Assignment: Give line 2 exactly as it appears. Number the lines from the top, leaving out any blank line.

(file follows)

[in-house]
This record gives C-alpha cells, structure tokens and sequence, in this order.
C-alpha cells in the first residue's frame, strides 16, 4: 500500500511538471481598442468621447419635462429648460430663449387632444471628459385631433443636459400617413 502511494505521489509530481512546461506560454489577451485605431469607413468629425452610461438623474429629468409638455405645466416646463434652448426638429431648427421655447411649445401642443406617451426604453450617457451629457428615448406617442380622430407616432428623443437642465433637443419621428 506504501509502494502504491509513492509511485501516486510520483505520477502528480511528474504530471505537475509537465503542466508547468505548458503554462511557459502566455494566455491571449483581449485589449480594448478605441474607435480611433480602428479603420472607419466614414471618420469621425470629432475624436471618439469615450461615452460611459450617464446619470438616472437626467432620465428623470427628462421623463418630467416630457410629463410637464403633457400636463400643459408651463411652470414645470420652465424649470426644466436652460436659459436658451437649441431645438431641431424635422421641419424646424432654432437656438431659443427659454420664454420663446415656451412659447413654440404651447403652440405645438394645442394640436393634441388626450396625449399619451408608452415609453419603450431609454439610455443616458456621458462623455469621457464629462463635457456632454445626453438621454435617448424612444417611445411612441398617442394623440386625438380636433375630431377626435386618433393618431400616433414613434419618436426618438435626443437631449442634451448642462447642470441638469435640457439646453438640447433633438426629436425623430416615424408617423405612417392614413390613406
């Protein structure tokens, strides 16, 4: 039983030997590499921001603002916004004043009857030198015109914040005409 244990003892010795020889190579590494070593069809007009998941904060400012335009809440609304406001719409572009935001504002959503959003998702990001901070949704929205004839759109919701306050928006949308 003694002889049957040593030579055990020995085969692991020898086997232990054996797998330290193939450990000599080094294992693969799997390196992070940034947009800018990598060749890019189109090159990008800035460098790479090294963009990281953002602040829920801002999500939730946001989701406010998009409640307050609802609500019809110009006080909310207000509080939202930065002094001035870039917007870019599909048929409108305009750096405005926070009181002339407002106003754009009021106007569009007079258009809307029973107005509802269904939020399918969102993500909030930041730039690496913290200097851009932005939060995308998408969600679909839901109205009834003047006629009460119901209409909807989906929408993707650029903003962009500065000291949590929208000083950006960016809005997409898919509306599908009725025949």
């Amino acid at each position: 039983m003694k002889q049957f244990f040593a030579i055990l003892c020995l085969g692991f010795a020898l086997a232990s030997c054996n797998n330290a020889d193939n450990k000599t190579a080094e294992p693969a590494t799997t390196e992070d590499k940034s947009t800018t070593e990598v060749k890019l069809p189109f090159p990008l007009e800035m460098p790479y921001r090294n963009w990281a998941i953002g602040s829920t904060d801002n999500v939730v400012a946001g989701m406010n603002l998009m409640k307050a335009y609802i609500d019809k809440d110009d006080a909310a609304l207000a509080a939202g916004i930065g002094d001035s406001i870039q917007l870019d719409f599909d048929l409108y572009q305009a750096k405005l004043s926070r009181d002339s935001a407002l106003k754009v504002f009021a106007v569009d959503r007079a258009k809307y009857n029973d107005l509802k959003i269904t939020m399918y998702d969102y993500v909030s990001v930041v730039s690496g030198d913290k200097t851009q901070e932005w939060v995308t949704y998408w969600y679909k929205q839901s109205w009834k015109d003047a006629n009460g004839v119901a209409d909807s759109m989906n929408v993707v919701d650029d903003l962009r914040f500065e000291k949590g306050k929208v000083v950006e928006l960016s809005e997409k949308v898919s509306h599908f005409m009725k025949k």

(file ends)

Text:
This record gives C-alpha cells, structure tokens and sequence, in this order.